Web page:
WWII Hero Battle of Iwo Jima And Okinawa, My Father-in-Law Died Today

(18) Meditation at the Grafton Peace Pagoda – YouTube Yunsan, the Buddhist nun, survived Hiroshima.

My very beloved father-in-law peacefully fell to sleep at sunrise, age 93 years.  He survived many things: the Great Depression, some of the worst battles of WWII, raising his two sons (we joked about that a lot, he and I) and his beloved wife.  We are all devastated by his death but then, he is one of the last of the WWII vets.  I will miss him greatly.


He was in three planes going down in the Pacific war, one crash, he was the only survivor being in the tail section.  He crawled into caves, he even got some Japanese to surrender to him and gave them help for he was a medic.  He saw many, many things I cannot imagine, like my own beloved father, he had to go into a series of human attempts at creating total hell.


He also was flown into China to help the Chinese and English prisoners of war who were terribly abused, he handed out candy to children in Japan and China and tried to make light of all his activities during WWII.  This is how he survived.


I knew a number of his fellow Americans who all lived nearby and none of these men who were all Army or Marines, could talk about WWII at all because of the trauma.  All of them, without exception, had set up perimeters to memories to protect themselves from the hell they went through, my father did this, too.


I had to do deep research to uncover my father’s traumatic past which was also this thing called ‘history’.  These people were forced to make real history.  They had to make gigantic sacrifices out of nowhere to do this.  Heroes are forced to be heroes.  And it never ceases to amaze me to see ‘ordinary’ people step up and become ‘heroes’ without complaint.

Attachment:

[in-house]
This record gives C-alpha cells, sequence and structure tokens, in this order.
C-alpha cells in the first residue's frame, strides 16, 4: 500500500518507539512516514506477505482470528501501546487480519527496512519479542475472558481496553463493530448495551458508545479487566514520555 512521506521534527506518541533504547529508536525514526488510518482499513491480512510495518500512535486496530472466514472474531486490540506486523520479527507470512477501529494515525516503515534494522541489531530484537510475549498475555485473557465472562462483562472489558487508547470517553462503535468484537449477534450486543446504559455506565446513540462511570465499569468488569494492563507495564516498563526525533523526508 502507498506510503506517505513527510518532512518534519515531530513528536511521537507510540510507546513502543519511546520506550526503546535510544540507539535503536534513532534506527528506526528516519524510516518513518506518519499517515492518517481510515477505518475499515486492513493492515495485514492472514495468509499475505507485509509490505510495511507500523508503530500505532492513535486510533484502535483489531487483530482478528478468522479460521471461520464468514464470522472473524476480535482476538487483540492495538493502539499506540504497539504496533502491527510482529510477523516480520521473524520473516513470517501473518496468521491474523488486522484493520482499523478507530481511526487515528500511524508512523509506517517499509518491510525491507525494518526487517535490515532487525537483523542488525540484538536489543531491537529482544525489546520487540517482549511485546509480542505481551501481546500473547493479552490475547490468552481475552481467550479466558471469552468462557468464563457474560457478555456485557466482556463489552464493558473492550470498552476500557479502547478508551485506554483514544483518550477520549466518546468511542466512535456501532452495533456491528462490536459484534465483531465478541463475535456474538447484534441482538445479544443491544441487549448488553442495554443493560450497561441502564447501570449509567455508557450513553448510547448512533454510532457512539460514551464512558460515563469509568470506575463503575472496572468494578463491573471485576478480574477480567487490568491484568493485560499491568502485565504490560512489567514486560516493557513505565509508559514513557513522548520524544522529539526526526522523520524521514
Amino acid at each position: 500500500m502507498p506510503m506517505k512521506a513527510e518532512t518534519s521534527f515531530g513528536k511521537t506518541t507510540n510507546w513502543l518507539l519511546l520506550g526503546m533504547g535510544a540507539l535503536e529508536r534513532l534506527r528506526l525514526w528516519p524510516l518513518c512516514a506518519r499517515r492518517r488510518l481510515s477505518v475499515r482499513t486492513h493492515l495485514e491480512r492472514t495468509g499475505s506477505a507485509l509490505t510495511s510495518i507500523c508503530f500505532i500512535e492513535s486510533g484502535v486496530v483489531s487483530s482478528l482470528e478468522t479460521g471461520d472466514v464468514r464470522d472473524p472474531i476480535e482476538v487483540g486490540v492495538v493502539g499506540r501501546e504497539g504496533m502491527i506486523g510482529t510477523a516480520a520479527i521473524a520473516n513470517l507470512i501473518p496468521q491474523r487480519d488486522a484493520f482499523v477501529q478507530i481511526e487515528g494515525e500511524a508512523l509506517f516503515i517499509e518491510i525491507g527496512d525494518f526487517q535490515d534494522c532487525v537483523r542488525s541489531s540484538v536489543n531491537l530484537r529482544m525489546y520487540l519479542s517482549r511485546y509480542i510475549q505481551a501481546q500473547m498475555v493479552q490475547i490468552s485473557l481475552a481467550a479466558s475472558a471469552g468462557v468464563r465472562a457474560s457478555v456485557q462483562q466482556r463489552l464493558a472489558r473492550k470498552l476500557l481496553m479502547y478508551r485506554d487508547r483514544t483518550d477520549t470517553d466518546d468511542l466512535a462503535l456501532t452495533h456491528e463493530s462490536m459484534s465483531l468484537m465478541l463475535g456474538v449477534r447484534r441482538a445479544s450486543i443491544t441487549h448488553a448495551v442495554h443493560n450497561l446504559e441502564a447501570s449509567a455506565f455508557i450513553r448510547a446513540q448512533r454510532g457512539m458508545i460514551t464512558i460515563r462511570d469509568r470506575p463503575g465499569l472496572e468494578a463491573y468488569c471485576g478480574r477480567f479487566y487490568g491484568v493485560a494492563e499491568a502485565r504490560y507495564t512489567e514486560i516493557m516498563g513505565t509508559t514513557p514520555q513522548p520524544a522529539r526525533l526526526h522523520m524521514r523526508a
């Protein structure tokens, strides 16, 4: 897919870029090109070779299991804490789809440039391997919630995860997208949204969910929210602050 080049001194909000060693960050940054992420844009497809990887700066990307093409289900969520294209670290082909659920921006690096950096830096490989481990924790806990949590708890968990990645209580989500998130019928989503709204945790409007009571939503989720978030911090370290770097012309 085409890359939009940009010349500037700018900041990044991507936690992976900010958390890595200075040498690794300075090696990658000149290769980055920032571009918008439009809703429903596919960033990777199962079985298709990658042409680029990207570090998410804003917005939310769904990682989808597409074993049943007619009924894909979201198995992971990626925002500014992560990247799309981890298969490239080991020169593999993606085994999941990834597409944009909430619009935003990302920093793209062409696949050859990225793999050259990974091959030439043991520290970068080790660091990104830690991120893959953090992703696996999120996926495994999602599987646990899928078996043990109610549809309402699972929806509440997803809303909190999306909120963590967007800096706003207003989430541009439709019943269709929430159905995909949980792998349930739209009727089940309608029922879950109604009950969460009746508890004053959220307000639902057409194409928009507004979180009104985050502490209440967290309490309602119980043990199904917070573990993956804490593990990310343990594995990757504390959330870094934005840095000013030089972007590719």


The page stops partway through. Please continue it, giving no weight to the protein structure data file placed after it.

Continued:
Can we live up to them all?  We can only try our best.  Peace and love to all, Elaine and Chris Supkis.

ᴴᴰ [Documentary] The Battle of Okinawa – YouTubeJapanese TV show about Okinawa.


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8 responses to “WWII Hero Battle of Iwo Jima And Okinawa, My Father-in-Law Died Today

  1. Melponeme_k

    My condolences for your family.

  2. Claudeeyah

    Sorry to hear about your father in law. My step dad would have been his same age. He was a marine and fought in Iwo Jima and Guadalcanal. He won two purple hearts. Men of that era who saw action were mostly stoic about it.

    My stepfather had a nervous breakdown in the mid 1980’s. None of us saw it coming. He went through a deep depression after suffering a layoff. It was the first time in his life he was out of a job. And he had vivid memories of the darkest days of the Great Depression. Told us about it many, many times – the grinding poverty, the sense of hopelessness among the American people. Working was what defined him. We all thought he was a rock, but he was obviously trying very hard not to remember the horror of that war and working constantly was one of his defense mechanisms.

    Both you and your husband should feel proud that a member of your family put his life on the line for his country. Men like your father in law and my step dad aren’t being made anymore. The state and condition of our country certainly reflects that sad fact.

  3. JimmyJ